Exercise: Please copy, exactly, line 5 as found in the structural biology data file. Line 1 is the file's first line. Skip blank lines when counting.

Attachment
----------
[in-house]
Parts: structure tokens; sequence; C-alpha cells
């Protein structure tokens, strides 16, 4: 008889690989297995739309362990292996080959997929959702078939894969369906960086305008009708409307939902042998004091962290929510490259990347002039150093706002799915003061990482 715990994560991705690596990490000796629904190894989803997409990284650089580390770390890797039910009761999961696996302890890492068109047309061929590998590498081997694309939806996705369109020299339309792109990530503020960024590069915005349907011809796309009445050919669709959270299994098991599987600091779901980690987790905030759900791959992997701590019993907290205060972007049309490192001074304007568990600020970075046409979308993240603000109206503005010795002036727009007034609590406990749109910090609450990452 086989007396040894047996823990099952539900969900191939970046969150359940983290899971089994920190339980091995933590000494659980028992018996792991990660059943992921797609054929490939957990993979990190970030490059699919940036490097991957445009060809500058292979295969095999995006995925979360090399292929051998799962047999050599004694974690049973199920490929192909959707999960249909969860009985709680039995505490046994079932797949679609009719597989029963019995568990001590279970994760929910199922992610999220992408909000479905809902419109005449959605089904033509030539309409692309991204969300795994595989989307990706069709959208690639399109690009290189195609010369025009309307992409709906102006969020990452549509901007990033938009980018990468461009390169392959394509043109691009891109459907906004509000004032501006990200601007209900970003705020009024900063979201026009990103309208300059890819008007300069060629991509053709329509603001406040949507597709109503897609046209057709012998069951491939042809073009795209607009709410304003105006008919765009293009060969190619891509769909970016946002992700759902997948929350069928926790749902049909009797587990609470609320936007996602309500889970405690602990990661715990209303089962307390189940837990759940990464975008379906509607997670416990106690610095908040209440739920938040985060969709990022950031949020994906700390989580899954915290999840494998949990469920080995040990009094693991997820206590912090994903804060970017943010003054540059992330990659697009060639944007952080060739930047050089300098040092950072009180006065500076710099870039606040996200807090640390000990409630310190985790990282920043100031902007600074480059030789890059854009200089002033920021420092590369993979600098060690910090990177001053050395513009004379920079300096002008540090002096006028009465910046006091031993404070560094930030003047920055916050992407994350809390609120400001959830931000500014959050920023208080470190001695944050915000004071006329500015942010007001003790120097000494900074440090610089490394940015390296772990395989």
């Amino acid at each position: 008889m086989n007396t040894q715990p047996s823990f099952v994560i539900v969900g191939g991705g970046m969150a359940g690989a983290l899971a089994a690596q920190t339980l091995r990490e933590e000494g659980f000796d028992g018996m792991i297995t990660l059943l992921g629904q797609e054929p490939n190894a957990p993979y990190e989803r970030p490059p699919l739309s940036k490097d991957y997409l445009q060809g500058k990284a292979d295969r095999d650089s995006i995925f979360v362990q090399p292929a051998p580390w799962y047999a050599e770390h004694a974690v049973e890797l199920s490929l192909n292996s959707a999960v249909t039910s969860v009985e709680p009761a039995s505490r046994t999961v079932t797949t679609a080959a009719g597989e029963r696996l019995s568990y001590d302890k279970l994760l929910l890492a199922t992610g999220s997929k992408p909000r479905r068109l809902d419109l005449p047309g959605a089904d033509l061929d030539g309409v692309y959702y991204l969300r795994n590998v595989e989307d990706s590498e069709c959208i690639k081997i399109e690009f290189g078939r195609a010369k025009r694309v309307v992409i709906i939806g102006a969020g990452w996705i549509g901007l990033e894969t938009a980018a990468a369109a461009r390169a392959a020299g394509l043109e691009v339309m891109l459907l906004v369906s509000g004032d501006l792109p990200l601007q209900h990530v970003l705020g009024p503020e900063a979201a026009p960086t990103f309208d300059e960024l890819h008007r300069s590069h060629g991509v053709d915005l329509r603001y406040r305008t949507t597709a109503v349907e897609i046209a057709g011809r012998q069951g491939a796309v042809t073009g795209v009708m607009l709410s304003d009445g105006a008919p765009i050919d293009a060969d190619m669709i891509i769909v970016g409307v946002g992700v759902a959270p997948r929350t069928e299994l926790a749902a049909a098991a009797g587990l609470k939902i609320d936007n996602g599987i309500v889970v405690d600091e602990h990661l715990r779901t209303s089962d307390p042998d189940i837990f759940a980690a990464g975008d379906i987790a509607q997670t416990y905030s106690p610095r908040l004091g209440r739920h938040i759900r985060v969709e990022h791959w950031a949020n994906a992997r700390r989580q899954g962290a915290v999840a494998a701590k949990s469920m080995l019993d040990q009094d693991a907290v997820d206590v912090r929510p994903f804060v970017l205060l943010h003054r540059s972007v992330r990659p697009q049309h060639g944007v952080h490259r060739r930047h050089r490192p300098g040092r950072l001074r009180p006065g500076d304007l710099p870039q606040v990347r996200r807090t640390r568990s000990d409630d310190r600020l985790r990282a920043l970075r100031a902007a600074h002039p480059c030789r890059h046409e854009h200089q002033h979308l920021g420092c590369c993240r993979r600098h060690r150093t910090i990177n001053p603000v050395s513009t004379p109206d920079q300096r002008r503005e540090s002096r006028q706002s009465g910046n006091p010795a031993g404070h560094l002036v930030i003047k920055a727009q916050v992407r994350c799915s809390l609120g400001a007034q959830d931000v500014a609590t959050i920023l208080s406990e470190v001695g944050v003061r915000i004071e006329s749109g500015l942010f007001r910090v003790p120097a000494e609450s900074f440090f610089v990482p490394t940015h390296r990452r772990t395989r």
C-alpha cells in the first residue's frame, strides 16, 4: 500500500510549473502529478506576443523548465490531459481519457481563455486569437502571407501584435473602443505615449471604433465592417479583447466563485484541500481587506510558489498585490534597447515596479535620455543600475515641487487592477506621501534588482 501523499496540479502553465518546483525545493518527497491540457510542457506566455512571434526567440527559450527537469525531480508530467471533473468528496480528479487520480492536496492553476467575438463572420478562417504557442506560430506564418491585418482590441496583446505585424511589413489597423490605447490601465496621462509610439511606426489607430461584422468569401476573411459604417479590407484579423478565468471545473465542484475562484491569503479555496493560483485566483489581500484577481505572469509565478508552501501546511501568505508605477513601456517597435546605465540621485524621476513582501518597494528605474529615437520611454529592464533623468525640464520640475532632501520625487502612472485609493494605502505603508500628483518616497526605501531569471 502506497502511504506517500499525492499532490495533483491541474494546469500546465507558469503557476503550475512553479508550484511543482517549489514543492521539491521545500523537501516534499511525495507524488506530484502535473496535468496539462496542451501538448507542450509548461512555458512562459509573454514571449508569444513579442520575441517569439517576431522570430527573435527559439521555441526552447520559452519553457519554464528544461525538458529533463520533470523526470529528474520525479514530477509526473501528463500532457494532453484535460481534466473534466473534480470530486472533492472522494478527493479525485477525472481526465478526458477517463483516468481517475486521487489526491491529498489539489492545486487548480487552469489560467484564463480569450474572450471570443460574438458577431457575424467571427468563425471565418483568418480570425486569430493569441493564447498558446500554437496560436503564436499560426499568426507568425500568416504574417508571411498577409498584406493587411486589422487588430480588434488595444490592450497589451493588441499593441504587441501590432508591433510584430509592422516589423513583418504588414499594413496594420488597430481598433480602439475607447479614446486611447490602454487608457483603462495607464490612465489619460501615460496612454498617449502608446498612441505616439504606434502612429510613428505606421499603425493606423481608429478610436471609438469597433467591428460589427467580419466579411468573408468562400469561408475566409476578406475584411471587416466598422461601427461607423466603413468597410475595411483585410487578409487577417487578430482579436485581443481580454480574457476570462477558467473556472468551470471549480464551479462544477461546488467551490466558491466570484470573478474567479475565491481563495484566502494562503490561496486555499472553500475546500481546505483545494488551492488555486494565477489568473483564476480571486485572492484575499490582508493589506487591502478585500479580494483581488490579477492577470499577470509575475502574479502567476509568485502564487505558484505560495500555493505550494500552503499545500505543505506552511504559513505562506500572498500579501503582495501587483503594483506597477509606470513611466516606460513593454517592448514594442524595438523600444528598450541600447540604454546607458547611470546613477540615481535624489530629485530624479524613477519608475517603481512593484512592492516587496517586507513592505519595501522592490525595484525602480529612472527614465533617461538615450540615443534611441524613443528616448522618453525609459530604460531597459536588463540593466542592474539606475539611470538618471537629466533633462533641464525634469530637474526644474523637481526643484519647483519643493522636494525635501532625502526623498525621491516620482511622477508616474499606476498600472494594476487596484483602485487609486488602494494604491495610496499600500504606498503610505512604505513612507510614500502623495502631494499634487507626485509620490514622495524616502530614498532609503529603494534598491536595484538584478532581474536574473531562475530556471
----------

C-alpha cells in the first residue's frame, strides 16, 4: 500500500510549473502529478506576443523548465490531459481519457481563455486569437502571407501584435473602443505615449471604433465592417479583447466563485484541500481587506510558489498585490534597447515596479535620455543600475515641487487592477506621501534588482 501523499496540479502553465518546483525545493518527497491540457510542457506566455512571434526567440527559450527537469525531480508530467471533473468528496480528479487520480492536496492553476467575438463572420478562417504557442506560430506564418491585418482590441496583446505585424511589413489597423490605447490601465496621462509610439511606426489607430461584422468569401476573411459604417479590407484579423478565468471545473465542484475562484491569503479555496493560483485566483489581500484577481505572469509565478508552501501546511501568505508605477513601456517597435546605465540621485524621476513582501518597494528605474529615437520611454529592464533623468525640464520640475532632501520625487502612472485609493494605502505603508500628483518616497526605501531569471 502506497502511504506517500499525492499532490495533483491541474494546469500546465507558469503557476503550475512553479508550484511543482517549489514543492521539491521545500523537501516534499511525495507524488506530484502535473496535468496539462496542451501538448507542450509548461512555458512562459509573454514571449508569444513579442520575441517569439517576431522570430527573435527559439521555441526552447520559452519553457519554464528544461525538458529533463520533470523526470529528474520525479514530477509526473501528463500532457494532453484535460481534466473534466473534480470530486472533492472522494478527493479525485477525472481526465478526458477517463483516468481517475486521487489526491491529498489539489492545486487548480487552469489560467484564463480569450474572450471570443460574438458577431457575424467571427468563425471565418483568418480570425486569430493569441493564447498558446500554437496560436503564436499560426499568426507568425500568416504574417508571411498577409498584406493587411486589422487588430480588434488595444490592450497589451493588441499593441504587441501590432508591433510584430509592422516589423513583418504588414499594413496594420488597430481598433480602439475607447479614446486611447490602454487608457483603462495607464490612465489619460501615460496612454498617449502608446498612441505616439504606434502612429510613428505606421499603425493606423481608429478610436471609438469597433467591428460589427467580419466579411468573408468562400469561408475566409476578406475584411471587416466598422461601427461607423466603413468597410475595411483585410487578409487577417487578430482579436485581443481580454480574457476570462477558467473556472468551470471549480464551479462544477461546488467551490466558491466570484470573478474567479475565491481563495484566502494562503490561496486555499472553500475546500481546505483545494488551492488555486494565477489568473483564476480571486485572492484575499490582508493589506487591502478585500479580494483581488490579477492577470499577470509575475502574479502567476509568485502564487505558484505560495500555493505550494500552503499545500505543505506552511504559513505562506500572498500579501503582495501587483503594483506597477509606470513611466516606460513593454517592448514594442524595438523600444528598450541600447540604454546607458547611470546613477540615481535624489530629485530624479524613477519608475517603481512593484512592492516587496517586507513592505519595501522592490525595484525602480529612472527614465533617461538615450540615443534611441524613443528616448522618453525609459530604460531597459536588463540593466542592474539606475539611470538618471537629466533633462533641464525634469530637474526644474523637481526643484519647483519643493522636494525635501532625502526623498525621491516620482511622477508616474499606476498600472494594476487596484483602485487609486488602494494604491495610496499600500504606498503610505512604505513612507510614500502623495502631494499634487507626485509620490514622495524616502530614498532609503529603494534598491536595484538584478532581474536574473531562475530556471